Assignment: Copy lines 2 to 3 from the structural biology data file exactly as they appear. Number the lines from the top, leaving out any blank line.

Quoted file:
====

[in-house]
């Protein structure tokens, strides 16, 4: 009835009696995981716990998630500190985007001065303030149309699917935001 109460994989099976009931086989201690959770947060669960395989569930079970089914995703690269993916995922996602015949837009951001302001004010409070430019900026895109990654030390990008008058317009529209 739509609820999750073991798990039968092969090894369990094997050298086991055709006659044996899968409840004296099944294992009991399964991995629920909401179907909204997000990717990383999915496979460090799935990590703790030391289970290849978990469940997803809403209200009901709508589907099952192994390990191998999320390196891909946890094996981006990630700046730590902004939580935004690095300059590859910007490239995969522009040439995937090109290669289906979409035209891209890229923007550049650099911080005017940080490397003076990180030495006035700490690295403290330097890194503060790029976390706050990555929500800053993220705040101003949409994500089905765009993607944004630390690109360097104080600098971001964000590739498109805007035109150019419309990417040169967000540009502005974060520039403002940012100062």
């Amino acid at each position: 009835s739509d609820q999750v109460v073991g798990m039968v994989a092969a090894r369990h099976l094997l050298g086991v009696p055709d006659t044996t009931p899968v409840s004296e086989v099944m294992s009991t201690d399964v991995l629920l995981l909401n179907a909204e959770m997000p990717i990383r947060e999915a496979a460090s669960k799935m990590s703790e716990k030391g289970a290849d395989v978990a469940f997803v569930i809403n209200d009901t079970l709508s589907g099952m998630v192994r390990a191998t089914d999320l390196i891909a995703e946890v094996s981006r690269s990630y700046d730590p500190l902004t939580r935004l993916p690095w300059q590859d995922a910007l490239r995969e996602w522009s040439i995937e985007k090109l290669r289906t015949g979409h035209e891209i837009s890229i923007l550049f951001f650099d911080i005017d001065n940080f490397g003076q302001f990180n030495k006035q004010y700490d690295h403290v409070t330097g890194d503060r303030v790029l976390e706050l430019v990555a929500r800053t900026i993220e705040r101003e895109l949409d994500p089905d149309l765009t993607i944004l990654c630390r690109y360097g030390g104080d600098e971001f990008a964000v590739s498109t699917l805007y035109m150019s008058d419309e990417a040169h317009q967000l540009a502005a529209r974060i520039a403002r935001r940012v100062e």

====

């Protein structure tokens, strides 16, 4: 009835009696995981716990998630500190985007001065303030149309699917935001 109460994989099976009931086989201690959770947060669960395989569930079970089914995703690269993916995922996602015949837009951001302001004010409070430019900026895109990654030390990008008058317009529209 739509609820999750073991798990039968092969090894369990094997050298086991055709006659044996899968409840004296099944294992009991399964991995629920909401179907909204997000990717990383999915496979460090799935990590703790030391289970290849978990469940997803809403209200009901709508589907099952192994390990191998999320390196891909946890094996981006990630700046730590902004939580935004690095300059590859910007490239995969522009040439995937090109290669289906979409035209891209890229923007550049650099911080005017940080490397003076990180030495006035700490690295403290330097890194503060790029976390706050990555929500800053993220705040101003949409994500089905765009993607944004630390690109360097104080600098971001964000590739498109805007035109150019419309990417040169967000540009502005974060520039403002940012100062």
């Amino acid at each position: 009835s739509d609820q999750v109460v073991g798990m039968v994989a092969a090894r369990h099976l094997l050298g086991v009696p055709d006659t044996t009931p899968v409840s004296e086989v099944m294992s009991t201690d399964v991995l629920l995981l909401n179907a909204e959770m997000p990717i990383r947060e999915a496979a460090s669960k799935m990590s703790e716990k030391g289970a290849d395989v978990a469940f997803v569930i809403n209200d009901t079970l709508s589907g099952m998630v192994r390990a191998t089914d999320l390196i891909a995703e946890v094996s981006r690269s990630y700046d730590p500190l902004t939580r935004l993916p690095w300059q590859d995922a910007l490239r995969e996602w522009s040439i995937e985007k090109l290669r289906t015949g979409h035209e891209i837009s890229i923007l550049f951001f650099d911080i005017d001065n940080f490397g003076q302001f990180n030495k006035q004010y700490d690295h403290v409070t330097g890194d503060r303030v790029l976390e706050l430019v990555a929500r800053t900026i993220e705040r101003e895109l949409d994500p089905d149309l765009t993607i944004l990654c630390r690109y360097g030390g104080d600098e971001f990008a964000v590739s498109t699917l805007y035109m150019s008058d419309e990417a040169h317009q967000l540009a502005a529209r974060i520039a403002r935001r940012v100062e």